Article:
Tough training has paid off for Penistone Leisure Centre’s very own Amy Darlow who has scooped a gold and silver at the Special Olympic 40th Anniversary Games.
Amy, age 24, who has cerebal palsy, epilepsy and learning difficulties, has been playing boccia for five years and supplements her squad training with individual training here at Penistone Leisure Centre, where she works as a voluntary receptionist. You may have noticed her boccia court marked out in the sports hall!
Boccia is like a giant game of boules with competitors sitting on chairs or in wheelchairs and trying to get their six balls closest to a jack. Amy travelled to Stirling University with three of her Sheffield team mates to take part in the games where she picked up a silver in her individual match and gold in her doubles with team mate Sam Hindley, from Sheffield.
“I felt very proud that I had been chosen to take part in the Games. Every day was a long day. We had to get up at 5.30am for breakfast and didn’t get to bed until after 10pm,” said Amy.
“I normally feel nervous before playing matches but once I get over it, I feel relaxed and start to enjoy it. Playing boccia is my favourite activity. I really love it. It makes me feel happy. I like trying new things. I’m quite adventurous really!” she added.
Amy lives in Penistone with her mum, step-dad David and brother Ross and also studies, goes horse riding, attends the gym and is a member at Penistone Gateway Club.
Amy’s mum Amanda Greenhough, 49, said: “I am immensely proud of Amy, she is our ‘Boccia Queen’. Amy has been disabled since birth, being diagnosed with cerebral palsy just before her first birthday. From a young age, Amy has always shown tremendous determination and has never let her disability stop her from doing anything. Growing up with one older and one younger brother, she would join in their games of football, cricket and tennis in the back garden. She always had to be in the middle of whatever was happening.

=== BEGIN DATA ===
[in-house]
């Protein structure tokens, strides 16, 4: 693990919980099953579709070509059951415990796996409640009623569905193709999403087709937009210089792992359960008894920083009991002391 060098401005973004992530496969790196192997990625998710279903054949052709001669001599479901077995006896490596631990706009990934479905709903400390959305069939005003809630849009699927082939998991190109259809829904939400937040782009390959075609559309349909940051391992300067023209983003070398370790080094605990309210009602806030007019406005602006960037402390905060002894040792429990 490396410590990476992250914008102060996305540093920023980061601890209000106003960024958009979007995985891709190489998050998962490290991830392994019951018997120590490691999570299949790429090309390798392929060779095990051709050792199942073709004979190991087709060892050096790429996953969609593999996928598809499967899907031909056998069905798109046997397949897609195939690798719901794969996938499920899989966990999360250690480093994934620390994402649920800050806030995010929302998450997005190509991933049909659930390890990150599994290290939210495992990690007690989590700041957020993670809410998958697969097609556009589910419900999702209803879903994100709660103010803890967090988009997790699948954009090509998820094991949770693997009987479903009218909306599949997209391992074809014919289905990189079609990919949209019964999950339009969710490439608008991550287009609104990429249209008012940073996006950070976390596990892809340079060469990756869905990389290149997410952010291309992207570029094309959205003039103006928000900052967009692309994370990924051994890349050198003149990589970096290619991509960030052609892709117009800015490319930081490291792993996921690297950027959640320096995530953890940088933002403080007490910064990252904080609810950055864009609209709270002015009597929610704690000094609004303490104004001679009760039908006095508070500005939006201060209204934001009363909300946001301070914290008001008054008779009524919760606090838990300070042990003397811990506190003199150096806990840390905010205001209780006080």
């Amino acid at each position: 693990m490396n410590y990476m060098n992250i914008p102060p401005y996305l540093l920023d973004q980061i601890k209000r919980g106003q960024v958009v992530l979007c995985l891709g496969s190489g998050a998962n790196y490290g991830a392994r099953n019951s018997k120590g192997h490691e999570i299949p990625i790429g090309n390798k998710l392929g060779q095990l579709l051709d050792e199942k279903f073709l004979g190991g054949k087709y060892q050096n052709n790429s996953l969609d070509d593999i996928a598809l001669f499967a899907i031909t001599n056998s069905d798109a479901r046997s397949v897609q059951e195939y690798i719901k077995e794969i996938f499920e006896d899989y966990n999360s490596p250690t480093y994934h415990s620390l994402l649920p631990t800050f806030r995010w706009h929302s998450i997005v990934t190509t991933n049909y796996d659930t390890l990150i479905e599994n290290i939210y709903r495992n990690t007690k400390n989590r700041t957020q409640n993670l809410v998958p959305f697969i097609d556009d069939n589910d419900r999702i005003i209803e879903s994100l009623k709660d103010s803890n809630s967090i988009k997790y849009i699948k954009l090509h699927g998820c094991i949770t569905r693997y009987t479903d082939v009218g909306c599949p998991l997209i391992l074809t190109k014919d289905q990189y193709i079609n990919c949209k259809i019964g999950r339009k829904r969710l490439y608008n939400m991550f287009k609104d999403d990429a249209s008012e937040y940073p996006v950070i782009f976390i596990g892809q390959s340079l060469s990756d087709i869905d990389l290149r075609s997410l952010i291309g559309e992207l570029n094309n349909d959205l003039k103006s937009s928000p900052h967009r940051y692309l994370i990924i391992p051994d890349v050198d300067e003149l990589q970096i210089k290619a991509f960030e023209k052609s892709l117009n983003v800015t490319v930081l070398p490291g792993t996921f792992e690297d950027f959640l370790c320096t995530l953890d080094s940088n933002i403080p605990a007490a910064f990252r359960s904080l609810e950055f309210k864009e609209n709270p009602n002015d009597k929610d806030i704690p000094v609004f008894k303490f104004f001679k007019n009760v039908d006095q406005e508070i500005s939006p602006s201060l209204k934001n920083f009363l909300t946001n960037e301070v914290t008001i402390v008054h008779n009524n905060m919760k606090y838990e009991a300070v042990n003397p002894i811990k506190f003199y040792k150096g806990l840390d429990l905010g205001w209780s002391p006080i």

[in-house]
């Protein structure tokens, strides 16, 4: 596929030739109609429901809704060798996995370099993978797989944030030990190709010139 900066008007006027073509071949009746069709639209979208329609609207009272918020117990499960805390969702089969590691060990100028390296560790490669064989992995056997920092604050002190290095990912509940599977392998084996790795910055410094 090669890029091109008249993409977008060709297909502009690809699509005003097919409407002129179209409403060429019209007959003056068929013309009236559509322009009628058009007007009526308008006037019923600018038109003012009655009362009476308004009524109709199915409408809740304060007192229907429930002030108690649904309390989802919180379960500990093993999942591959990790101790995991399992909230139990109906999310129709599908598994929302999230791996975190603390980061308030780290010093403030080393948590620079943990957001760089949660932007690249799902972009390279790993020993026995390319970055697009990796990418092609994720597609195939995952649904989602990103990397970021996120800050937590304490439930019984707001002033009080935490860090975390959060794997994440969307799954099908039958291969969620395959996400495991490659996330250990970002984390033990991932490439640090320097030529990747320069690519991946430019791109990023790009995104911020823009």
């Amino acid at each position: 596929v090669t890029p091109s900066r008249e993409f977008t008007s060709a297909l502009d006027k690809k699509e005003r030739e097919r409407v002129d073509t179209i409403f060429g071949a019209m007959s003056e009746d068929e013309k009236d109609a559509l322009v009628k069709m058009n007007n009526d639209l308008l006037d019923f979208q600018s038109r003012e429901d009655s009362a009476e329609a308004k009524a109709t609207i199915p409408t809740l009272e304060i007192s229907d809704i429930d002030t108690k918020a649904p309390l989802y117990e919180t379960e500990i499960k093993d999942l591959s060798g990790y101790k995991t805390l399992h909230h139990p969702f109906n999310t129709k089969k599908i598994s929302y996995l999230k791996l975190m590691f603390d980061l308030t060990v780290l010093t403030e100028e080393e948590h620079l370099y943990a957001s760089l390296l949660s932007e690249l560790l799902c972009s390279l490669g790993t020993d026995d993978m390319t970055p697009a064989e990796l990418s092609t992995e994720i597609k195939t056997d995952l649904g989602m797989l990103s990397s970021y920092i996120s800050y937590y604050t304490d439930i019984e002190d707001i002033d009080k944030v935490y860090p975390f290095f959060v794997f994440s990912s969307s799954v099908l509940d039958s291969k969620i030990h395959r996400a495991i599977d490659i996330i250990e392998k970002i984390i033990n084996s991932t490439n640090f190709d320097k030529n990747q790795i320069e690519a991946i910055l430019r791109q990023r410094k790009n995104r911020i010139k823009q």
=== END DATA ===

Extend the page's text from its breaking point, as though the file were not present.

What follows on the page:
“Amy appears to be a natural at playing boccia, winning a gold medal at her first ever competition! That was almost five years ago and boccia has taken over her life ever since. She has played matches all over the country, from Worcester to Scotland. Playing boccia benefits Amy in so many ways. Her confidence has grown enormously.”
Amy, who trains twice a week in Sheffield and here at the leisure centre, and once a month with the Boccia England Academy, has her future sights set high.
“I would love to compete at the Paralympics! So I need to keep training hard. Monday night training starts again this week after a summer break. Over the next few months we will be playing League matches with other local teams, including Chesterfield and Nottingham. I will also be competing in matches in Liverpool. The next big competition is the BE cup when I hope to come away with a medal. I have reached the final of this competition every year that I have competed. I only missed one year when I had hip surgery so could not play,” said Amy.